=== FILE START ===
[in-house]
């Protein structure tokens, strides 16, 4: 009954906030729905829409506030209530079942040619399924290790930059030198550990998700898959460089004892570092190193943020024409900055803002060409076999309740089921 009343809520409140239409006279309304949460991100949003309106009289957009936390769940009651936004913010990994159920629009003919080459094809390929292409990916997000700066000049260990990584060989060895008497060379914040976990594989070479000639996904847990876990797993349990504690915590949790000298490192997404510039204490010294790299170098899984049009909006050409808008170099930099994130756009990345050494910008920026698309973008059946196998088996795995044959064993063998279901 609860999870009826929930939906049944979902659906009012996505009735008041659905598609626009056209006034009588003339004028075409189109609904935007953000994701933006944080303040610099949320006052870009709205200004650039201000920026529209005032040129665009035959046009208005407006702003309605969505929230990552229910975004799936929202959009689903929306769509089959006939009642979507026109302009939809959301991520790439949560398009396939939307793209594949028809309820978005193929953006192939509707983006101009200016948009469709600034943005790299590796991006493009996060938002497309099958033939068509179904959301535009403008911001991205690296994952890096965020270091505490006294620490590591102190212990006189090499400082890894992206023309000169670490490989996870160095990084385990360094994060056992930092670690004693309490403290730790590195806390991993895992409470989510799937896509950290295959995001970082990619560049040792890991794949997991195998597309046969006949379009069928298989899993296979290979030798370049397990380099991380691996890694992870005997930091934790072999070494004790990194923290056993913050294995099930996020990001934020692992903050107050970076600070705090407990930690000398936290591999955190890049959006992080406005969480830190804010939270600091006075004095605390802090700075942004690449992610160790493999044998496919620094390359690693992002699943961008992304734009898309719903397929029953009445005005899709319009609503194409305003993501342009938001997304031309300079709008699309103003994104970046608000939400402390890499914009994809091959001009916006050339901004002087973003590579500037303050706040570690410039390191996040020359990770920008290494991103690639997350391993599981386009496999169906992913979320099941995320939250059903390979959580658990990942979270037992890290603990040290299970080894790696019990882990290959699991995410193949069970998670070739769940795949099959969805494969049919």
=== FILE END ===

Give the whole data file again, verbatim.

[in-house]
């Protein structure tokens, strides 16, 4: 009954906030729905829409506030209530079942040619399924290790930059030198550990998700898959460089004892570092190193943020024409900055803002060409076999309740089921 009343809520409140239409006279309304949460991100949003309106009289957009936390769940009651936004913010990994159920629009003919080459094809390929292409990916997000700066000049260990990584060989060895008497060379914040976990594989070479000639996904847990876990797993349990504690915590949790000298490192997404510039204490010294790299170098899984049009909006050409808008170099930099994130756009990345050494910008920026698309973008059946196998088996795995044959064993063998279901 609860999870009826929930939906049944979902659906009012996505009735008041659905598609626009056209006034009588003339004028075409189109609904935007953000994701933006944080303040610099949320006052870009709205200004650039201000920026529209005032040129665009035959046009208005407006702003309605969505929230990552229910975004799936929202959009689903929306769509089959006939009642979507026109302009939809959301991520790439949560398009396939939307793209594949028809309820978005193929953006192939509707983006101009200016948009469709600034943005790299590796991006493009996060938002497309099958033939068509179904959301535009403008911001991205690296994952890096965020270091505490006294620490590591102190212990006189090499400082890894992206023309000169670490490989996870160095990084385990360094994060056992930092670690004693309490403290730790590195806390991993895992409470989510799937896509950290295959995001970082990619560049040792890991794949997991195998597309046969006949379009069928298989899993296979290979030798370049397990380099991380691996890694992870005997930091934790072999070494004790990194923290056993913050294995099930996020990001934020692992903050107050970076600070705090407990930690000398936290591999955190890049959006992080406005969480830190804010939270600091006075004095605390802090700075942004690449992610160790493999044998496919620094390359690693992002699943961008992304734009898309719903397929029953009445005005899709319009609503194409305003993501342009938001997304031309300079709008699309103003994104970046608000939400402390890499914009994809091959001009916006050339901004002087973003590579500037303050706040570690410039390191996040020359990770920008290494991103690639997350391993599981386009496999169906992913979320099941995320939250059903390979959580658990990942979270037992890290603990040290299970080894790696019990882990290959699991995410193949069970998670070739769940795949099959969805494969049919």